It just works. The learning action model works.

Cam: [00:20:23] No, it’s really interesting. You know what, one of my most enjoyable parts of my coaching now is like, again, just the whole process, most enjoyable part is that initial conversation. What I feared and again, viscerally just could not go to is now it’s amazing because I’ve realized that I’ve learned through experimentation. It’s a lot of empirical data, empirical data being at this information that I’ve accrued over years of time, along with that curiosity and coming to an inviting the potential client to be at choice. I model coaching right out of the gate and say, listen, I know that you have your goals and your needs, and you’ve reached out to me.

But let’s talk and really be a choice. I may be a good fit. I may not be. I work with a very specific group that I’m very successful with, but it’s a very specific group. And now I really see it as just a great opportunity for both of us to clarify what their needs are, what their goals for coaching are and what kind of coach, if it is coaching, it might not be coaching.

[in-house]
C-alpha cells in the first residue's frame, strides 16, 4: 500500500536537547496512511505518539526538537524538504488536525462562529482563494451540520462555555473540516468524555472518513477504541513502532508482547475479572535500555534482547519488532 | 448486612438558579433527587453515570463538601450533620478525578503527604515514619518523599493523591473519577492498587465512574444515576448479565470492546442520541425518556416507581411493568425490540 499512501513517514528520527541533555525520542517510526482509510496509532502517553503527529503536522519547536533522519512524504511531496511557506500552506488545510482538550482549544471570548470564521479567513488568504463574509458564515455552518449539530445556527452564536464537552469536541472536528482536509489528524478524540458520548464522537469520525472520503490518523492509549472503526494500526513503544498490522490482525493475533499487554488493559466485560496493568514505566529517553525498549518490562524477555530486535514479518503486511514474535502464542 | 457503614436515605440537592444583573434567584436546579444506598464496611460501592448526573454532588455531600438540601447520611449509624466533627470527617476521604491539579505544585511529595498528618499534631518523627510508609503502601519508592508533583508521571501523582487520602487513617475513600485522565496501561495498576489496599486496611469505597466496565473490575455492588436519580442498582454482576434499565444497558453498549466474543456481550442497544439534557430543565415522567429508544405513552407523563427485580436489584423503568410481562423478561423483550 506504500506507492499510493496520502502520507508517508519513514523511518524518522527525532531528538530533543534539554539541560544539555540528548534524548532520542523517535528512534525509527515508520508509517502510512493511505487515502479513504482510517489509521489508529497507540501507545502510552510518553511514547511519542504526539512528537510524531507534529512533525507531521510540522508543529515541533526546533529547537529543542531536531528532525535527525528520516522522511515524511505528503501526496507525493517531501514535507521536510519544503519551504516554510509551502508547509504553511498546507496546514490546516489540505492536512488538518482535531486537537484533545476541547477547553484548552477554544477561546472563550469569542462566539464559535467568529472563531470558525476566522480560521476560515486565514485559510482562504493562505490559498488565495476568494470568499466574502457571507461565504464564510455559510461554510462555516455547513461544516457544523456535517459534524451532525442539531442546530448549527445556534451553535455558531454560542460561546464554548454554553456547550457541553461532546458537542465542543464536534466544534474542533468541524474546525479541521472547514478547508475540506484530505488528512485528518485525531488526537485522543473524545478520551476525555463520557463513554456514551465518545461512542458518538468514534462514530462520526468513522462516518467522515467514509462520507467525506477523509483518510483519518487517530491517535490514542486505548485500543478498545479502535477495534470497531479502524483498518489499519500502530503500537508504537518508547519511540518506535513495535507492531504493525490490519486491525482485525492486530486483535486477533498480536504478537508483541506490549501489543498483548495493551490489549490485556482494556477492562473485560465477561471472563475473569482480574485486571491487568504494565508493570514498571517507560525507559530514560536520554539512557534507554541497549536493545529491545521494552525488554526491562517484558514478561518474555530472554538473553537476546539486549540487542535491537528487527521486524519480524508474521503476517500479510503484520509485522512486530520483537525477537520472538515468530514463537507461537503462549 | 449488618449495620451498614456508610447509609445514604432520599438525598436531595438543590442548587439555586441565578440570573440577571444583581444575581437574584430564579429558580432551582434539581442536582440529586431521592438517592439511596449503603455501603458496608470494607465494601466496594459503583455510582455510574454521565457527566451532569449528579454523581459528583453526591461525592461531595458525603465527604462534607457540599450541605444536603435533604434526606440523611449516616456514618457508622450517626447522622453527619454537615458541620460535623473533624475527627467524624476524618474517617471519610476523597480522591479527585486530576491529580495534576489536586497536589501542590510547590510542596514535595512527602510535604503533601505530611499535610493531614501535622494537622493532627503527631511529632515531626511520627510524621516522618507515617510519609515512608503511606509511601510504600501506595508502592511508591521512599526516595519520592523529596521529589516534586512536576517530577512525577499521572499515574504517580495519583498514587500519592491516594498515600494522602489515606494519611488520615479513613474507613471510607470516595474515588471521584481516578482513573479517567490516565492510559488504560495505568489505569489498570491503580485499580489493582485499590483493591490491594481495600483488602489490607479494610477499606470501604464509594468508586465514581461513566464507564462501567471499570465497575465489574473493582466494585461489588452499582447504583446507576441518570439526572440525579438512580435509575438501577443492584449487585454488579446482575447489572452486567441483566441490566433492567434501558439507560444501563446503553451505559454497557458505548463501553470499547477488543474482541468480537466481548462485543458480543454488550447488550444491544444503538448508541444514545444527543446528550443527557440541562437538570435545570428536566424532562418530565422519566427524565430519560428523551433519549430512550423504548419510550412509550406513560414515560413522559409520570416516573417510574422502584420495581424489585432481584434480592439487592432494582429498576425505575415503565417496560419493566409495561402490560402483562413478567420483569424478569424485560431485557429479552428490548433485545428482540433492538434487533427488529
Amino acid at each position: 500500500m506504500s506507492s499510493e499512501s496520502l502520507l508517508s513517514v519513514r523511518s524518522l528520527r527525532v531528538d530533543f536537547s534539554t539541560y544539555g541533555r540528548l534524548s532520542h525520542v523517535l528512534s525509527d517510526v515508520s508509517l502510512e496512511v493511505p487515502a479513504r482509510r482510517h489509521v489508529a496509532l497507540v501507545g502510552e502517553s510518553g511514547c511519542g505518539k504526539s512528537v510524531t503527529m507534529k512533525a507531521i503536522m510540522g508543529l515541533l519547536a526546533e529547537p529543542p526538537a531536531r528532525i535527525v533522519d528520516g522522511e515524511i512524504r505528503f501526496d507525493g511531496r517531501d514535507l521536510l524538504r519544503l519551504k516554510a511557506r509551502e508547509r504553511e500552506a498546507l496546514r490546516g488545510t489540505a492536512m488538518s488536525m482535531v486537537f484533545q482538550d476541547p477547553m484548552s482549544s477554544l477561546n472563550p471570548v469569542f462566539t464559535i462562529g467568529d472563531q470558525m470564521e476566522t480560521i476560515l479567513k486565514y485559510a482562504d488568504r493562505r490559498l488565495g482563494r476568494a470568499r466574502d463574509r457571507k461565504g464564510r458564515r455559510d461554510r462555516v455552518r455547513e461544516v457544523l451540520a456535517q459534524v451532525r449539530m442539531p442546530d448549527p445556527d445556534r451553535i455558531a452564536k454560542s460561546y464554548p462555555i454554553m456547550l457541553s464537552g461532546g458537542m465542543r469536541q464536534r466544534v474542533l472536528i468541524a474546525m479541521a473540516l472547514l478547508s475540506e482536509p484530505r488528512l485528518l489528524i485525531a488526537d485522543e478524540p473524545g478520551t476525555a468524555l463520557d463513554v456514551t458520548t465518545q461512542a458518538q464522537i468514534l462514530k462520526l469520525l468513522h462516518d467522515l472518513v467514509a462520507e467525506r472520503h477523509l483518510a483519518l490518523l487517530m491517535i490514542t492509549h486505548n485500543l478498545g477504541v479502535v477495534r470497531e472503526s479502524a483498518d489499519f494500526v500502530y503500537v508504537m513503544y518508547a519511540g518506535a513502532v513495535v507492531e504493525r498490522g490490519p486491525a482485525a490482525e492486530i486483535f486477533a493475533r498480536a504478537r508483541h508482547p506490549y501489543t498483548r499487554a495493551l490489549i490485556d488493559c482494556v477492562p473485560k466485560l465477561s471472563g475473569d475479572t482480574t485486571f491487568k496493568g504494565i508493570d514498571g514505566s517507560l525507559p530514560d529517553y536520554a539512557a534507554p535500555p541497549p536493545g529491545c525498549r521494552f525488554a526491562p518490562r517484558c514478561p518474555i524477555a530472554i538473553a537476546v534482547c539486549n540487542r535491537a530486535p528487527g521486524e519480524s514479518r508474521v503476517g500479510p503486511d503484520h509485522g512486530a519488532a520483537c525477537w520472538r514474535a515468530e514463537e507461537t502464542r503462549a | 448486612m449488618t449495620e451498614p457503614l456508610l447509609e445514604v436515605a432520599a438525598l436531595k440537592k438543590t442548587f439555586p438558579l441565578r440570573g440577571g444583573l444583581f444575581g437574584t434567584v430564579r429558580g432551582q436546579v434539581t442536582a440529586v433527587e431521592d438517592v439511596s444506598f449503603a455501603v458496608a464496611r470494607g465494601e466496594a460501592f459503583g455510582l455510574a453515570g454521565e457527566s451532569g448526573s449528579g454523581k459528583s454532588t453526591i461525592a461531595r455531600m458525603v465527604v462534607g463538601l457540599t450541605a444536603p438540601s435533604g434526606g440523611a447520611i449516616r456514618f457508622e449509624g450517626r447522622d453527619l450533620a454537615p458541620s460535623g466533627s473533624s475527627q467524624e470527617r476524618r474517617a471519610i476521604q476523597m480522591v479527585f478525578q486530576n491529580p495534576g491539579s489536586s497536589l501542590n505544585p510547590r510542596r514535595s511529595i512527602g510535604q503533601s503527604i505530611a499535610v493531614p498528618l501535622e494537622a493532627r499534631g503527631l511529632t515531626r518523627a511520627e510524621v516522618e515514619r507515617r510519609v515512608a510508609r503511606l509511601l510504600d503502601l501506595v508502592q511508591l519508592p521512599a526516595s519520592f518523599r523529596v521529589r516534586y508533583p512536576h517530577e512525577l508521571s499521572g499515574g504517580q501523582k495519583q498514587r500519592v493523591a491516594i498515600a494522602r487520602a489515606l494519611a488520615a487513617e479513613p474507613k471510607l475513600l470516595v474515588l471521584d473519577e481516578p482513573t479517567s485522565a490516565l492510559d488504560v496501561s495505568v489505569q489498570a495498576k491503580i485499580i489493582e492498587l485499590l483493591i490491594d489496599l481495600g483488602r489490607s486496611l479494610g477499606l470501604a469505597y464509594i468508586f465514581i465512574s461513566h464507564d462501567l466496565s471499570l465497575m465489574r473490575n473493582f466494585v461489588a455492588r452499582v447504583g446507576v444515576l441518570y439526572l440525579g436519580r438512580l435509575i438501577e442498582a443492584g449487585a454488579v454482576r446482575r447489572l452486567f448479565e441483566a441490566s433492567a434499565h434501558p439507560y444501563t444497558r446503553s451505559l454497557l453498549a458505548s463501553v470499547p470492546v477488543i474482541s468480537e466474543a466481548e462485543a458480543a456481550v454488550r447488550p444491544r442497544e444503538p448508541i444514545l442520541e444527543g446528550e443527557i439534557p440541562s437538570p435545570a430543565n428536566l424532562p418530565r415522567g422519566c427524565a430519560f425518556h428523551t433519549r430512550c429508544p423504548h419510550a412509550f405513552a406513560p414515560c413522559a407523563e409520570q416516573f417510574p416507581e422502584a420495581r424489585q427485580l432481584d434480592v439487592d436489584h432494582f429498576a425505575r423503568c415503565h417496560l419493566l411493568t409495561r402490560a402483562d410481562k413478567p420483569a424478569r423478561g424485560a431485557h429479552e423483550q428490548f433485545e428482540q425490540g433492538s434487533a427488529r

It might be some other thing that they need at this point. Whether it’s therapy, whether it’s business coaching, a business model consulting of some sort, but this distilling key elements and nuggets that they can take away, whether they work with me or not, we both walk away with new knowledge. And so that’s the sort of the fascinating thing that’s happened for me is it’s completely flipping that.

I would like to go a little more global in the last couple of minutes that we have to listeners, what can you do? What are areas where you can exercise, expose yourself to new and different experiences? We were talking about this before we started the call back to big brain and fast brain, that big brain presentation, the inattentive that you tend to be more in your thoughts and struggle.